The Minnesota Legislature is in special session after Governor Mark Dayton and Republicans announced a budget deal 45 minutes before Monday’s midnight deadline. Lawmakers didn’t have time to pass the budget bills before the Constitution required they adjourn, so the Senate and House ended the 2017 regular session just before midnight, then went into special session just after midnight. Lawmakers will spend the morning and afternoon working out details and then start passing budget bills. The goal is to be finished by 7 a-m Wednesday. House Speaker Kurt Daudt says, “We’re optimistic that we’re gonna get this done in the next 36 or so hours.” Daudt says it’s “not likely” the deal will fall apart.
Details of the tentative budget agreement: There’s 660 million dollars in tax cuts, halfway between what the Republicans wanted and what Governor Dayton proposed. There’s 300 million dollars in new funding for roads, bridges and transit. It would come from the existing tax on auto parts and there would be *no* increase in license tab fees. Governor Dayton and Republicans both wanted about 600 million dollars for transportation, but the final number ended up at half that, because Republicans said “no” to a gas tax increase and Dayton said “no” to diverting a larger amount from other state programs.
There would be 477 million dollars in new money for E-12 schools. Republicans would not agree to the governor’s request for funding to expand pre-kindergarten, but he does get 50 million dollars for a new targeted program called School Readiness Plus. Dayton says details are still to be resolved, but the program will accomplish what he wants to see — another pre-K opportunity for Minnesota parents and children.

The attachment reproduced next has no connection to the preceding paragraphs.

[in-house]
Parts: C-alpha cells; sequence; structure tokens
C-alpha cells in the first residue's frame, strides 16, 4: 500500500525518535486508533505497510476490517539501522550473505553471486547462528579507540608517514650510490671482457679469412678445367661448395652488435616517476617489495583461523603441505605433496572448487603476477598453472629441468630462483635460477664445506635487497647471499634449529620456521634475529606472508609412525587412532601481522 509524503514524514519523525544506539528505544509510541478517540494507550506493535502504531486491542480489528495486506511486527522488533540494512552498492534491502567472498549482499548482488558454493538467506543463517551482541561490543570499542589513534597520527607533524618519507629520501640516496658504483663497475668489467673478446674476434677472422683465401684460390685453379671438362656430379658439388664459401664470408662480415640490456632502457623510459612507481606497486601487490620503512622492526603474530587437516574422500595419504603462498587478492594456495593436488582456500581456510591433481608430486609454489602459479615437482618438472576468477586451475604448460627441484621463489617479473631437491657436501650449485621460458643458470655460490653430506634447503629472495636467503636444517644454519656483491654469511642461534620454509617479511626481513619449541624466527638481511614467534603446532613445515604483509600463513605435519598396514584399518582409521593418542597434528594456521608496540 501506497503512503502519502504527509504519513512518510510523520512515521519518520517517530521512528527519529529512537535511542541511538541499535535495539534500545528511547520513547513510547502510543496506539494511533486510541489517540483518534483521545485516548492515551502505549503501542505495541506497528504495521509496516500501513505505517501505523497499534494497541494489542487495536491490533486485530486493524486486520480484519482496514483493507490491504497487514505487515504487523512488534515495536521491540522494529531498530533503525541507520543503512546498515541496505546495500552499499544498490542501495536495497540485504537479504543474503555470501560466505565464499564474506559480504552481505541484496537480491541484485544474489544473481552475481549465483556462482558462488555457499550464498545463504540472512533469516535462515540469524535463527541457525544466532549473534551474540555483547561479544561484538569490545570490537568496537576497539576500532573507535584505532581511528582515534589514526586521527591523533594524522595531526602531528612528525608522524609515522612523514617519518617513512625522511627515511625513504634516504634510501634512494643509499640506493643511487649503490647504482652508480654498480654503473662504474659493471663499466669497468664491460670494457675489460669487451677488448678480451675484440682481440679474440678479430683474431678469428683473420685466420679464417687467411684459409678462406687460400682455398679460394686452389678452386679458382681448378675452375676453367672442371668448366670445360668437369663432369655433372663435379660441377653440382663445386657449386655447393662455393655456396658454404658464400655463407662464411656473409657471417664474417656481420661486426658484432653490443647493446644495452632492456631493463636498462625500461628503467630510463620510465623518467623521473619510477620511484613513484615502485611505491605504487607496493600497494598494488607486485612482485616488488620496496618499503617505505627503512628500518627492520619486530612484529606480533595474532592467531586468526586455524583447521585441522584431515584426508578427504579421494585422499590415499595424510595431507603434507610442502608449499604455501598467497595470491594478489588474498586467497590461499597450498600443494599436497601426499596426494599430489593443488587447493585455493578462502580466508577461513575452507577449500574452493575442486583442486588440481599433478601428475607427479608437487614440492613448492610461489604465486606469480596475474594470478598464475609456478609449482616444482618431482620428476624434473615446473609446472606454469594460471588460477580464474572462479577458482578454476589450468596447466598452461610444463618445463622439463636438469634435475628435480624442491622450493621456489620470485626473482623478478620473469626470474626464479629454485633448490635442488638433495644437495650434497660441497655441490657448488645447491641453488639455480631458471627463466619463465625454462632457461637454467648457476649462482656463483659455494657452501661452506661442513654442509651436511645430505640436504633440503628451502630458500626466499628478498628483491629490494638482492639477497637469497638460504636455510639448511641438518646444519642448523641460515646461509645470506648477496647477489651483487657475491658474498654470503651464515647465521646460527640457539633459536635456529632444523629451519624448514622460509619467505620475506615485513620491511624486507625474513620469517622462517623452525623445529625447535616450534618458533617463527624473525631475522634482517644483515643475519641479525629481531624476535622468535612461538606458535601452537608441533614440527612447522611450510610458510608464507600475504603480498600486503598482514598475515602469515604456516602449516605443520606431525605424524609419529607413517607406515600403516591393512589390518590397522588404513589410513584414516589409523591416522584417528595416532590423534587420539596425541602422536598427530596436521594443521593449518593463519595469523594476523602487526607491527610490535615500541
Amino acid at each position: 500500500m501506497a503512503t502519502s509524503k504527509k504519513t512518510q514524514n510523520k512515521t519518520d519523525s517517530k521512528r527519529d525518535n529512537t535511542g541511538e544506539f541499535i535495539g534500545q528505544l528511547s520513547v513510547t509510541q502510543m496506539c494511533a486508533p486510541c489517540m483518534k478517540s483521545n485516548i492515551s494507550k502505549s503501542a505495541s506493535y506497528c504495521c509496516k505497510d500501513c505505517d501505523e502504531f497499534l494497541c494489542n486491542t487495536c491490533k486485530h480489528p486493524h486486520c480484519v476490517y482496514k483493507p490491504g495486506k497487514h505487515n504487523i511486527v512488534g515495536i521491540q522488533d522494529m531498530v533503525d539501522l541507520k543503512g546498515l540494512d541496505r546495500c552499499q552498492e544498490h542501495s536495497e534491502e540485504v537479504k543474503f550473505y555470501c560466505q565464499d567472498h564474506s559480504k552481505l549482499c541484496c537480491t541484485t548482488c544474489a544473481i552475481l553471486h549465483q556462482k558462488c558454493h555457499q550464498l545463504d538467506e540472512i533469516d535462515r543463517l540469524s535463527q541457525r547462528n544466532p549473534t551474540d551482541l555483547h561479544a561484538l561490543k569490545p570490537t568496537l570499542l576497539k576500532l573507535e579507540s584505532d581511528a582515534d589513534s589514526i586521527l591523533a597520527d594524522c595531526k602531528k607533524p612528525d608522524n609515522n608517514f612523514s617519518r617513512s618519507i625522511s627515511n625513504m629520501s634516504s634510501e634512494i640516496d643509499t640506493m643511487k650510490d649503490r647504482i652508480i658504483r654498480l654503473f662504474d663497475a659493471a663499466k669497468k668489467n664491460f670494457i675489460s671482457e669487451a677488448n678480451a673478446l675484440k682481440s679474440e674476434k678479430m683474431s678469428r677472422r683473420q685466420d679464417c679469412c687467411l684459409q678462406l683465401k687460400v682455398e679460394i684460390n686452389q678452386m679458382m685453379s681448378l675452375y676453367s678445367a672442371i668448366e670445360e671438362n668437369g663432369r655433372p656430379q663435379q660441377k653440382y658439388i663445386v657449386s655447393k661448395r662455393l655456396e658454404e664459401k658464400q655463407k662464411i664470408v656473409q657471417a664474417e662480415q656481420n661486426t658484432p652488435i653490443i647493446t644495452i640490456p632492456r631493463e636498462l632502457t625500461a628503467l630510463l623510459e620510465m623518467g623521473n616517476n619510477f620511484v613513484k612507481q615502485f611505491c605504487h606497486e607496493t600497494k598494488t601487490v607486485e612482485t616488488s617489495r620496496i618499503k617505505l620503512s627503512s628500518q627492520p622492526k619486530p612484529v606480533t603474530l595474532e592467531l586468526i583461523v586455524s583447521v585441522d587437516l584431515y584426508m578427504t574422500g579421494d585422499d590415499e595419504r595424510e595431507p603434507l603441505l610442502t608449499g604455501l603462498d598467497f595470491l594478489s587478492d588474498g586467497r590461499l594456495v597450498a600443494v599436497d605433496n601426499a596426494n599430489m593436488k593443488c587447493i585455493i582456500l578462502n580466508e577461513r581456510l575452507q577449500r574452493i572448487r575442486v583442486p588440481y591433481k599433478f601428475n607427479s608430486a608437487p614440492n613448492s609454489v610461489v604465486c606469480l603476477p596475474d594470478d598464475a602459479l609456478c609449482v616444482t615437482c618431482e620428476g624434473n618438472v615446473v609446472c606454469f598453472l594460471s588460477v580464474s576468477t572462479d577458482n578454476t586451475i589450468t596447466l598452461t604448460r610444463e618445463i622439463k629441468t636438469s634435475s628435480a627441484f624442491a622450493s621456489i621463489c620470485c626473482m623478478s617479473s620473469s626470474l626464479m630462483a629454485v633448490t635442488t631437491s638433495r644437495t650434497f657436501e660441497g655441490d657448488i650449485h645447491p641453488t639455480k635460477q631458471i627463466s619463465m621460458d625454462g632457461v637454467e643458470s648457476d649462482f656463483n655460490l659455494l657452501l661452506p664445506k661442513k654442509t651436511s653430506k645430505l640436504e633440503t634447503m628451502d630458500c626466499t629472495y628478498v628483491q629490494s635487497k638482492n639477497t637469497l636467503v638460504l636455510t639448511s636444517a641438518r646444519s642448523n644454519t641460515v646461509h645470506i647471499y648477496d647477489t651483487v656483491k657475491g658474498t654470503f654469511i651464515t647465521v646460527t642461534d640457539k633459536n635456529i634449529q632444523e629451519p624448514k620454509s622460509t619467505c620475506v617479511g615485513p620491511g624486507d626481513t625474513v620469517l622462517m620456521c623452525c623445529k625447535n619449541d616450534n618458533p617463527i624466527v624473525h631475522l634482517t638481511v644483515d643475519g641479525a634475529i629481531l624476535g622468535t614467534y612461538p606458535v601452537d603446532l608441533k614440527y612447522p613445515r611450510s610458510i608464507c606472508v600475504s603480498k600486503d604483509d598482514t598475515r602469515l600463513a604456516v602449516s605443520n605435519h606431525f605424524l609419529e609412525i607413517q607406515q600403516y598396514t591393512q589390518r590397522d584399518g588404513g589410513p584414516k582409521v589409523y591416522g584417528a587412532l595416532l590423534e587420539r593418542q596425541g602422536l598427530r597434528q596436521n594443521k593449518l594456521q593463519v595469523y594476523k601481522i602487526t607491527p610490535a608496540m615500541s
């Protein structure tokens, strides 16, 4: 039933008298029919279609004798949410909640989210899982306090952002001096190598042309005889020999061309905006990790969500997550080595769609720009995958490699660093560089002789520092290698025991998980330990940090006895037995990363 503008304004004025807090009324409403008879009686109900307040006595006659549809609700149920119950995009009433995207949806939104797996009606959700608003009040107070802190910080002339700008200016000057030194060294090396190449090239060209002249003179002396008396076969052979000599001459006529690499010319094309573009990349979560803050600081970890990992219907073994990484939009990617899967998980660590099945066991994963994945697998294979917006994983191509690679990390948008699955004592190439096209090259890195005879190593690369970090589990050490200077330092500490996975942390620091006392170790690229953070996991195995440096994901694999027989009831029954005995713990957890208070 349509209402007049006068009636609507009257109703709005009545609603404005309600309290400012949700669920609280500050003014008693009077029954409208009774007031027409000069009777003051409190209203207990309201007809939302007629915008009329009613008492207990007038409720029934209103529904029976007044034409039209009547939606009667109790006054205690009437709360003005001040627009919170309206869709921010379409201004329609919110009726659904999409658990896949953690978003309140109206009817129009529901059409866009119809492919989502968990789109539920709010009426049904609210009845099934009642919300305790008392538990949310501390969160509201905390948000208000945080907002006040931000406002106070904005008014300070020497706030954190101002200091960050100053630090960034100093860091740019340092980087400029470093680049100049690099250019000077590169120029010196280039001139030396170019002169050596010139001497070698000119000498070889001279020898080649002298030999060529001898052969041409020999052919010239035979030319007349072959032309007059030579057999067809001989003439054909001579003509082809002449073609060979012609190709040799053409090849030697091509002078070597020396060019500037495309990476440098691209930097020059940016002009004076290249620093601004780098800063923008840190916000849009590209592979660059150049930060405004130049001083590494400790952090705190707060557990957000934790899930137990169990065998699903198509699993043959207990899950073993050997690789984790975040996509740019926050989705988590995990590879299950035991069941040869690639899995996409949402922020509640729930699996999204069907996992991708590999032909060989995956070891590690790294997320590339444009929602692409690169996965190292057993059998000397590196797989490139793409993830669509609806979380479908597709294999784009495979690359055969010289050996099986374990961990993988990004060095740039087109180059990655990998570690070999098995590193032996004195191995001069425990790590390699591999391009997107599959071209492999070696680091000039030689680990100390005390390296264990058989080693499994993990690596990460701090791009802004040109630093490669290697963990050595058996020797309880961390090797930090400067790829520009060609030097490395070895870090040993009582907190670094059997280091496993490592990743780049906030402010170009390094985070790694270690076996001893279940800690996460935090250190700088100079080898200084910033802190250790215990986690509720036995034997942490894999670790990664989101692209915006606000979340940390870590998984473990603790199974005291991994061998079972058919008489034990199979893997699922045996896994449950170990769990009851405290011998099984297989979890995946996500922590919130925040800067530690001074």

Details of other bills are still being worked out, including E-12 education, health and human services, and a 990-million-dollar bonding bill for state public works projects. Dayton says about the bonding bill, “This is in my view picking up for what wasn’t accomplished last year. There are some different features to it. I’m hopeful there’ll be another bonding bill next year.”
Governor Mark Dayton says about the budget deal, “We worked very hard. We worked very well together. Obviously we have very real differences, and so there’s been a lot of give-and-take and people giving up what they want, and accepting what they don’t want, but [Republicans] negotiated in good faith.” Dayton says he wanted more money for higher education and E-12 schools, but didn’t expect he’d get everything he wants. Senate Republican Majority Leader Paul Gazelka says the budget deal “wasn’t easy. I think we all knew we had to give up something, which is always what happens, and then you get something. But in the end when that happens, Minnesota wins — and tonight I really believe Minnesota won.” Republican House Speaker Kurt Daudt says, “I want to just personally thank the governor and his staff for the work that we’ve done over the course of the last two or three days. I think it really represents true compromise.”
As part of the agreement, Republicans will pass legislation to override Minneapolis and Saint Paul’s family leave ordinances, and prohibit any local government from increasing the minimum wage higher than the statewide hourly level. But they agreed to *not* include it as a rider in any budget bill, meaning Governor Mark Dayton will certainly veto the controversial measure
A ban on drivers licenses for illegal immigrants *is* included in the budget deal. Governor Mark Dayton says he strongly disagrees with it, “but again there were other concessions made to reach a bill that we could all finally agree to, and that’s reality.”
Here’s last night’s press conference by Governor Dayton and legislative leaders: